Neil Young is no stranger to environmentalism. Expressed in lyrics like, “We got to save Mother Earth,” from the track “Be the Rain” on his 2003 Greendale album, his commitment to sustainability spans every aspect of his career from music to bio-fueled tour buses and even the paper used in his album packaging.
In 2009, Young launched the first volume of his archives, an eight-disc collection featuring music from 1963-1972. Together with long-time friend and package designer Gary Burden, the musician began collecting memorabilia for the archival collection over 20 years ago. The launch of the project culminated with a 2010 Grammy Award for Best Boxed or Special Limited Edition Package.
After putting so much time into the look and feel of the collection, Burden wanted to ensure the package retained its aesthetic appeal over time, as it will undoubtedly sit atop fans’ shelves for years. Neither Burden nor Young were willing to sacrifice their environmental commitment, though, so they chose Monadnock Duraprint™. Manufactured under the stringent requirements of Monadnock Paper Mills’ ISO 14001 environmental management system, Duraprint met both requirements: durability and sustainability.
Duraprint, an FSC-certified turned-edge cover stock, is also manufactured carbon-neutral and with 100% renewable Green-e certified electrical energy. Monadnock Paper Mills generates approximately half its annual electrical requirements with on-site, low-impact hydroelectric generators.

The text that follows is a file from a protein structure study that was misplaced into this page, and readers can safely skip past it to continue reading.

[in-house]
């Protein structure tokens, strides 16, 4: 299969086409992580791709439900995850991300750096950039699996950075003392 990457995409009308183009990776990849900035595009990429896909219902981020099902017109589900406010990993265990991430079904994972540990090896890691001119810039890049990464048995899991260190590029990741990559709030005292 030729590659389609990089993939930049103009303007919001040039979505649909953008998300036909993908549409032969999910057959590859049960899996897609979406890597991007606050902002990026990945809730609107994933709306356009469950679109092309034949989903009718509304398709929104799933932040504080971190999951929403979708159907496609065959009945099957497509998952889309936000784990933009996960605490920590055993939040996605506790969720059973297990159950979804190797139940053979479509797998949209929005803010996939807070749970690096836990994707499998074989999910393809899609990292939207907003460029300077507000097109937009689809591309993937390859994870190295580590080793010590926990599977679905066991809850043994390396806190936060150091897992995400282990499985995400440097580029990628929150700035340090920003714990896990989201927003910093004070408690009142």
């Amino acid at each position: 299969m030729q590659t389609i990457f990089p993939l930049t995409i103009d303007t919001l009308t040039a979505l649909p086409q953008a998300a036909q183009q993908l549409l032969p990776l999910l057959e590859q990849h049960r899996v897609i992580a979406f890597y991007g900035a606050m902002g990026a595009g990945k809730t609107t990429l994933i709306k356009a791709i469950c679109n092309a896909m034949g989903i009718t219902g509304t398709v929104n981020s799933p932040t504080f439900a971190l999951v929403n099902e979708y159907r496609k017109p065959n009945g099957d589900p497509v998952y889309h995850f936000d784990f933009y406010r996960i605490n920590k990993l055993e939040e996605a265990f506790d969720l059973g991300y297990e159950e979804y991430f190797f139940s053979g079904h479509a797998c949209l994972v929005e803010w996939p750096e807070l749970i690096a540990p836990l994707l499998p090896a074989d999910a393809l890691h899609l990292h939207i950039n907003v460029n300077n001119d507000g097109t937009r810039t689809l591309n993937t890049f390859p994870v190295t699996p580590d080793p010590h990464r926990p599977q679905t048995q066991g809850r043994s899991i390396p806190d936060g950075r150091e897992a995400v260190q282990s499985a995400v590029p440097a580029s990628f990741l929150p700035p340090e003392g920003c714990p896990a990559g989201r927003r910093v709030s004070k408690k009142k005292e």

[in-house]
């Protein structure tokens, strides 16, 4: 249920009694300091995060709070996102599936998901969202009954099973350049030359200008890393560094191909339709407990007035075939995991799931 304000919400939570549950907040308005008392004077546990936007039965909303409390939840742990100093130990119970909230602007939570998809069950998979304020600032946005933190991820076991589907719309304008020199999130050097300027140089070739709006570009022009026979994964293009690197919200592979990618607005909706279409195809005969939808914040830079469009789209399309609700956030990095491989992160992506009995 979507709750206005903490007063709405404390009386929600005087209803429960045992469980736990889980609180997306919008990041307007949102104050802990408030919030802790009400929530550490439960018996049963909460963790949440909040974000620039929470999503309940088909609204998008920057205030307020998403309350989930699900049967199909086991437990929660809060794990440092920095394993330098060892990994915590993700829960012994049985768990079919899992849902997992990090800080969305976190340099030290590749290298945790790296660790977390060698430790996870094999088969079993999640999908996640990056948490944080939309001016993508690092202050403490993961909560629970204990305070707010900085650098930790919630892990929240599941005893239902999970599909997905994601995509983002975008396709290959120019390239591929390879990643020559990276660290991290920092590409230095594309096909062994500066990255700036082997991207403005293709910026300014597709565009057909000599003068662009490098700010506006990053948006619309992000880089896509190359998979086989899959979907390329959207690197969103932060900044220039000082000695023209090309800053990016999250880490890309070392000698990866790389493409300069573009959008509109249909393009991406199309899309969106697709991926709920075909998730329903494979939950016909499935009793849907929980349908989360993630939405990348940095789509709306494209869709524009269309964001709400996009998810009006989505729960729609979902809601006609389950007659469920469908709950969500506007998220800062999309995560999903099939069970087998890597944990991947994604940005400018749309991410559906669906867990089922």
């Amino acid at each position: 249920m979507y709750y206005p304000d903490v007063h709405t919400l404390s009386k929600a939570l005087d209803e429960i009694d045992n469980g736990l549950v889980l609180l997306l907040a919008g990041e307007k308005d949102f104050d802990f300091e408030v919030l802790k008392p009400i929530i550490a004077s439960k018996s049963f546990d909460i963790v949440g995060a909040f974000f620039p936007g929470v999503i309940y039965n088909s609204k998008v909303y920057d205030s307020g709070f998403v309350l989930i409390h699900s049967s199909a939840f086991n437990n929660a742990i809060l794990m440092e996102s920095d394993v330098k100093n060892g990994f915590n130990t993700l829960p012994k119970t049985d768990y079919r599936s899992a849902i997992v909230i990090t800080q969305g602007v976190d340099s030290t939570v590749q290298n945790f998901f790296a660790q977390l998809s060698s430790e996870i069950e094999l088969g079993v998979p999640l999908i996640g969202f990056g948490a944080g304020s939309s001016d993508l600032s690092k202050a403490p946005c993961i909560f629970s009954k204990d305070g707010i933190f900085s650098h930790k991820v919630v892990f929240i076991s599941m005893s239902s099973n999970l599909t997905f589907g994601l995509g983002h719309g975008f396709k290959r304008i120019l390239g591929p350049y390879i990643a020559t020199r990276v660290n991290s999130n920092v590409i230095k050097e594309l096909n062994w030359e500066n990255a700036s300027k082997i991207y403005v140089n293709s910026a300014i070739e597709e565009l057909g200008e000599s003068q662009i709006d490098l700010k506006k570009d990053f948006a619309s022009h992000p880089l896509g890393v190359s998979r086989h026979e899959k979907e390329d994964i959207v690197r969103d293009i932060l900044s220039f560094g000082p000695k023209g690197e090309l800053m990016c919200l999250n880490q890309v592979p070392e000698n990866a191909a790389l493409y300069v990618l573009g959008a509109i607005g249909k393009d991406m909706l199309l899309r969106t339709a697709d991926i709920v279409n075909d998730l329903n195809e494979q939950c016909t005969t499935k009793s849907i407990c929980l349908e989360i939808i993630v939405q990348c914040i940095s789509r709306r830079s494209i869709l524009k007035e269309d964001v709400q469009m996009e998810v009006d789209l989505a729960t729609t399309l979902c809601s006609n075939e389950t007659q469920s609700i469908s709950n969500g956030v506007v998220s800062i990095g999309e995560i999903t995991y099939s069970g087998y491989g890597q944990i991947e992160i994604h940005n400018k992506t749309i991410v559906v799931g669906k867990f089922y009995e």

The background of the box features newspaper articles that chronicle Neil Young’s ascent to fame throughout the 1960s and early 70s. Overlaid are black block letters with the artist’s name that wrap around to create an in-store display as four boxes side-by-side spell the artist’s name. The top panel features an original piece of artwork by Jenice Heo, Burden’s wife.
“Sustainability was a given,” explains Burden. “And beyond that, durability and brightness were the two most important considerations for the outside box and cover stock. We really wanted to keep the subtleties of the newspaper reproductions intact.” Burden also claims a truck could run over the box without ruining its meticulously chosen graphics.
According to Monadnock, Duraprint is engineered to withstand repetitive folding without cracking, which was crucial for the box’s top opening. Available in sheets or rolls, Duraprint is white and super-smooth, and is designed to print using standard offset printing inks. Duraprint accepts deep, multilevel die embossing and foil stamping and also laminates smoothly in post-press converting.
As for the actual contents of the box, Burden strongly recommends the Blu-ray version. “It’ll blow your mind,” he says.